top of page

Confessions: Flattened to the Earth and Smashed to Pieces

They can go ahead and laugh at me, all those insolent people not yet flattened to the earth and smashed to pieces in wholesome fashion by you, my God, but for my part I want to plead to my humiliations because they glorify you. I beg you, let me, through today’s memories, tour the detours of my bygone wrongheadedness and slaughter for you a victim, which is the gift of my rejoicing. For what was my self to my self without you, if not a guide over the edge of the chasm? Or what am I, doing well, but a suckling of your milk, enjoying you, the food that doesn’t go bad? And who is a human being, anyone at all, as long as he’s just a human being as such? Robust, powerful personages can laugh at us in our weakness and poverty; we will testify to you.—Saint Augustine, Confessions 4.1

Augustine felt confident in both his Roman education (which was ‘fit for a free man”) and his Manichaean education (which was forbidden by the Roman state). He had the best the Empire had to offer and, from his perspective, what the Empire withheld from him. He and his friends impressed people in the theatre with their high intellect, learning, poetry, literary Olympiads, and pageants.

But Augustine found himself “flattened” and “smashed to pieces” by God. In a Roman culture that did not value the faith of Christians, you can see how Augustine would have seemed like a fool who was duped by the Christians. Maybe he was not so smart after all. How could a man who had the best of Rome and Gnosticism be captured by Christ? The perception of Christ had not changed from the time of Paul, the gospel still seemed like foolishness to the Romans and the Greeks (1 Cor 1:18). But Augustine welcomed the humiliation.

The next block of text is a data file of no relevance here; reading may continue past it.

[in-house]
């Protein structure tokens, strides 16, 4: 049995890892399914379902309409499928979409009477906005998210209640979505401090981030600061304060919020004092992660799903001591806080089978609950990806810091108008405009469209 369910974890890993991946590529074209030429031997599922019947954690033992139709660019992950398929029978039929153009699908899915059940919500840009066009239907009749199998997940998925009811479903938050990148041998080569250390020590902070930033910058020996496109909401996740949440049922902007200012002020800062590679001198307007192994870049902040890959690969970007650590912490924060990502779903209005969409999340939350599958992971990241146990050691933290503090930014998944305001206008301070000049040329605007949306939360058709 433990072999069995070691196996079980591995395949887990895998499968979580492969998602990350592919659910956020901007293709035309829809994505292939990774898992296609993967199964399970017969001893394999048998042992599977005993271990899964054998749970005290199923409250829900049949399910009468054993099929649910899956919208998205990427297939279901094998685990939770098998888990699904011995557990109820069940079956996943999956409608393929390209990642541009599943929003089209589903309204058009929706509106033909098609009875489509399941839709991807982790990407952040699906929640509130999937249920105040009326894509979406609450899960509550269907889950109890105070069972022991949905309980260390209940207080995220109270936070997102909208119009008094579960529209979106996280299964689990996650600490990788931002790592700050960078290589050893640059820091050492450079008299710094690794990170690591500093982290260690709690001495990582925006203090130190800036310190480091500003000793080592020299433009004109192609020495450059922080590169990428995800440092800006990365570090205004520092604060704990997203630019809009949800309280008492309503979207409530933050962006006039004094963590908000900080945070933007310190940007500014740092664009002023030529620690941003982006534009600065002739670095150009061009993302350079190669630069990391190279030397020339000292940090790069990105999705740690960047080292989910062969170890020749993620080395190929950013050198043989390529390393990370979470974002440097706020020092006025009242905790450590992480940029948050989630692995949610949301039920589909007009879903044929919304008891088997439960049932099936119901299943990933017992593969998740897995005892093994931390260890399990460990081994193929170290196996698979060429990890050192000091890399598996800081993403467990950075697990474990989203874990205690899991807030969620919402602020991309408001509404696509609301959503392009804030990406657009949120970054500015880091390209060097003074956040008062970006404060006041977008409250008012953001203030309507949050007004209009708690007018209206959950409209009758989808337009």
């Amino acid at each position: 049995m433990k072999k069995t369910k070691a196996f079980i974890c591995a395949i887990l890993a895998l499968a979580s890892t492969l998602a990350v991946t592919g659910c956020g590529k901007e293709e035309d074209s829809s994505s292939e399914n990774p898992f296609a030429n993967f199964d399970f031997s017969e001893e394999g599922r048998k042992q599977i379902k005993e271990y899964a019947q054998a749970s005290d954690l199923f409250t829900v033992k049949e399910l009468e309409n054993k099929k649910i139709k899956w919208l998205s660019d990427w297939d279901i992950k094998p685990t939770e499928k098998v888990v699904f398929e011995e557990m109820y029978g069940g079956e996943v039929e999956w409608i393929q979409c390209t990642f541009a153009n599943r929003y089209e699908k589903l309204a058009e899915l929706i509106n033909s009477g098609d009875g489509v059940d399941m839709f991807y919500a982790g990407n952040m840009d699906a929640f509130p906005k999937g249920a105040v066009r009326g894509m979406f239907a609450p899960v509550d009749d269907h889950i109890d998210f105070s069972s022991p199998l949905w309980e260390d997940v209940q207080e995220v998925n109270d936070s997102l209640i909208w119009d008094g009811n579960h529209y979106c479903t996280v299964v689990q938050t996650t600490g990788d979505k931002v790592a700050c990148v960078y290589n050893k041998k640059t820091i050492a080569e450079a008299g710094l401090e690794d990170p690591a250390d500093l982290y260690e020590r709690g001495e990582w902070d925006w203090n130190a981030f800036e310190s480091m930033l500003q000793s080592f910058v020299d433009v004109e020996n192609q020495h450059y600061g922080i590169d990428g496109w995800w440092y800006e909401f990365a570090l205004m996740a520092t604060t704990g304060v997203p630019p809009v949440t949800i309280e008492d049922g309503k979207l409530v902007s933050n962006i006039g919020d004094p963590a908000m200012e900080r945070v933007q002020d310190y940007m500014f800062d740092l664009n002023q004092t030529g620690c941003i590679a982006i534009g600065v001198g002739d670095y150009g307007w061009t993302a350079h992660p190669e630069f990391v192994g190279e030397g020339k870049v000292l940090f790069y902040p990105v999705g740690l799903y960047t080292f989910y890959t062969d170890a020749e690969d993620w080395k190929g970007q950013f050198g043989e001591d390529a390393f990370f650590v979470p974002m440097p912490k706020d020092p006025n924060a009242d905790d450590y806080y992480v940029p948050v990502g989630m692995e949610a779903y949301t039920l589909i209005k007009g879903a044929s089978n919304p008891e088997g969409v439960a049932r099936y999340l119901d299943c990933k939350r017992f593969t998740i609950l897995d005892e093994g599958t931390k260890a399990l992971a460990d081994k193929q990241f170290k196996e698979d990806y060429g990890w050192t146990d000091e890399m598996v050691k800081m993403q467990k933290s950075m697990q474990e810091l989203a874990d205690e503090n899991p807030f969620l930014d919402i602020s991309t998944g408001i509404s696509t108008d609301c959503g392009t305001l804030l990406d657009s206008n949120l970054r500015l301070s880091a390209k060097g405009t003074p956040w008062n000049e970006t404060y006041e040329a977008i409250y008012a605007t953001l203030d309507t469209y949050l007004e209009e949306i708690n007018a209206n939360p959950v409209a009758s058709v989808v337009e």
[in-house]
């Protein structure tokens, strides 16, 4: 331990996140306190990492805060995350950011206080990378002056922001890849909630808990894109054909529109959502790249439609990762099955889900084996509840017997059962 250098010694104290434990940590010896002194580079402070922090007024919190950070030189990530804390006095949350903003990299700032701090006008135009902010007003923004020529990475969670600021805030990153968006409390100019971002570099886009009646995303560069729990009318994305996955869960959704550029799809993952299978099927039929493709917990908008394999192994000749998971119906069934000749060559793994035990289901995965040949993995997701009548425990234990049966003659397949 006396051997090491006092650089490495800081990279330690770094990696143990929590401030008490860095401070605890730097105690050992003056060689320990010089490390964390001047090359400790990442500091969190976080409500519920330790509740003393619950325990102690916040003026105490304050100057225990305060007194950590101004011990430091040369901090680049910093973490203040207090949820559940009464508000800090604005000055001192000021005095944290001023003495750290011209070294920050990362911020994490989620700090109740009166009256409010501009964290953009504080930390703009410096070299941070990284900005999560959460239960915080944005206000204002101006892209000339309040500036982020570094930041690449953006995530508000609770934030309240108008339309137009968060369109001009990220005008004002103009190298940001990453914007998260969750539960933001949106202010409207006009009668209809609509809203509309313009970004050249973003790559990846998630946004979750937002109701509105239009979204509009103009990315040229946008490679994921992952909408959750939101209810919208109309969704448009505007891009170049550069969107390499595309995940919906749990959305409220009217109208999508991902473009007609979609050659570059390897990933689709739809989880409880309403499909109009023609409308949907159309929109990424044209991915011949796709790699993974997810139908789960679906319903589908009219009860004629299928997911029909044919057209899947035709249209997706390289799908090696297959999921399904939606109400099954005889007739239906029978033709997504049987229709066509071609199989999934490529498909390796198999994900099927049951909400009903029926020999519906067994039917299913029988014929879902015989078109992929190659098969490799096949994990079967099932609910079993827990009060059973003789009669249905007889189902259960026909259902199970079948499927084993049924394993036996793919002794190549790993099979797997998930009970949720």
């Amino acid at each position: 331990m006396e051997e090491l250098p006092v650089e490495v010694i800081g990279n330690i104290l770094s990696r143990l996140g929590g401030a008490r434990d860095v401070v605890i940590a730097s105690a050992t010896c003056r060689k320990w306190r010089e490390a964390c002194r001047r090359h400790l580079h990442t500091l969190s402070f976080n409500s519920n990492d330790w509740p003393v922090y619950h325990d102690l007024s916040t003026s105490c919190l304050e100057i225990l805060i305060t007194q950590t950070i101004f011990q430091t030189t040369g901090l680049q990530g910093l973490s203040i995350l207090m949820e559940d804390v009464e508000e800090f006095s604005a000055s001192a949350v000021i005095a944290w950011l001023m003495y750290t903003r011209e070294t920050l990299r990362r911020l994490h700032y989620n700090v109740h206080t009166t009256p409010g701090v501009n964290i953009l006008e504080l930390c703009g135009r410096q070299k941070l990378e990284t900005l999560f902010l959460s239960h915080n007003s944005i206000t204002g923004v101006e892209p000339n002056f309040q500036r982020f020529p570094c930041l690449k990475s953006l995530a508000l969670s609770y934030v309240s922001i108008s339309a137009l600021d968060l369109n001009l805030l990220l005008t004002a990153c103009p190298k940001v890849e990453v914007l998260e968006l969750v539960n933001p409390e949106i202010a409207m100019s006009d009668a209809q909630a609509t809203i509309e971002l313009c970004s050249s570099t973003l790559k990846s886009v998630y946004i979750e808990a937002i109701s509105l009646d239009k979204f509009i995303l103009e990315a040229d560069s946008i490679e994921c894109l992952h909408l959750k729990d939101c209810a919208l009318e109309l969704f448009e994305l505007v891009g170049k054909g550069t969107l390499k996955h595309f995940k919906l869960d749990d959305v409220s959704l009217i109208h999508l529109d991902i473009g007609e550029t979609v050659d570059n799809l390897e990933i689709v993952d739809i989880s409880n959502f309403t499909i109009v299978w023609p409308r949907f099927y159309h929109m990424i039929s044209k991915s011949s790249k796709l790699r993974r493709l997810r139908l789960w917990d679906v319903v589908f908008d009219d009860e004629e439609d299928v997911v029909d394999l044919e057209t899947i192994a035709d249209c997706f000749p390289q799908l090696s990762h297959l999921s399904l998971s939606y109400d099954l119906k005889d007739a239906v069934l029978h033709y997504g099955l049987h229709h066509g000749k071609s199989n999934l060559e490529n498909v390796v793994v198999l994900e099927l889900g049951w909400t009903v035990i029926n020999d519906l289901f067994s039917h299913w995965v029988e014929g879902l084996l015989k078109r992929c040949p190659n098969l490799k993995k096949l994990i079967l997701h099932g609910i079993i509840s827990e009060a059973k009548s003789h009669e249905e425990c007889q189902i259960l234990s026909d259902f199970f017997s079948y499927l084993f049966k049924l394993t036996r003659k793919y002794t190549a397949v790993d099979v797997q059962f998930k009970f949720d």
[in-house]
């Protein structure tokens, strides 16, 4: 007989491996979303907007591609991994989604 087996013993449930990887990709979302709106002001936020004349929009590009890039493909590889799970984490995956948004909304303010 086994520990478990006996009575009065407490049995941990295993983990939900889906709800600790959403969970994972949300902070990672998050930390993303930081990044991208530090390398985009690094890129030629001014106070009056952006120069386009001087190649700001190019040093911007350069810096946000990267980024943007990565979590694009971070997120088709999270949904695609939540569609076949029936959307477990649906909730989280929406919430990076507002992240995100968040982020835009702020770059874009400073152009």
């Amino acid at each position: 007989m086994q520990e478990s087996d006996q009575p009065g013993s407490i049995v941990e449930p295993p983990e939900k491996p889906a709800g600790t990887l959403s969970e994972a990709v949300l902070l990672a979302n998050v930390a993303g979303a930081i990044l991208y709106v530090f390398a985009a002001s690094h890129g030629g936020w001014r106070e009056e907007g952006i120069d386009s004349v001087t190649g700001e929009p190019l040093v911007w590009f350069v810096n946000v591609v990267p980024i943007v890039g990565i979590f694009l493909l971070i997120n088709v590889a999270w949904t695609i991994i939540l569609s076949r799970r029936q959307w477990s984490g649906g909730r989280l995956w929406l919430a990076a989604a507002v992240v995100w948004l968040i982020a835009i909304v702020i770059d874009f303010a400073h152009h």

For what is humiliation but perception? Why should he care if he is laughed at by so-called “enlightened people” who have not been enlightened? From Augustine’s perspective, it is the Roman and Gnostic who should feel humiliated.

Weakness and poverty are not the lowly states to dread but the place where the power of God is found. But pomp, pride, and arrogance are the sinfully deceptive positions of power that God can easily flatten and crush. Who should be humiliated? The lowly person who stands next to God or the one exalted person who can be easily flattened and crushed? I say the latter.

We say with Augustine, “Robust, powerful personages can laugh at us in our weakness and poverty; we will testify to you." For all of us who have given our allegiance to the Holy One of Israel at one point were brought low. We know what it means to be “flattened to the earth and smashed to pieces” in a wholesome fashion by God.

Do not work for food that spoils, but for food that endures to eternal life, which the Son of Man will give you. For on him God the Father has placed his seal of approval.”—John 6:27

Lord, In your wholesome fashion, flatted me to the earth and crush me to pieces that my life may glorify you.

Note: These are my daily reflections as I go through Saint Agustine's Confessions. Unless otherwise noted, I am using Sarah Ruden's translation of the original text, and the NIV.


Recent Posts
bottom of page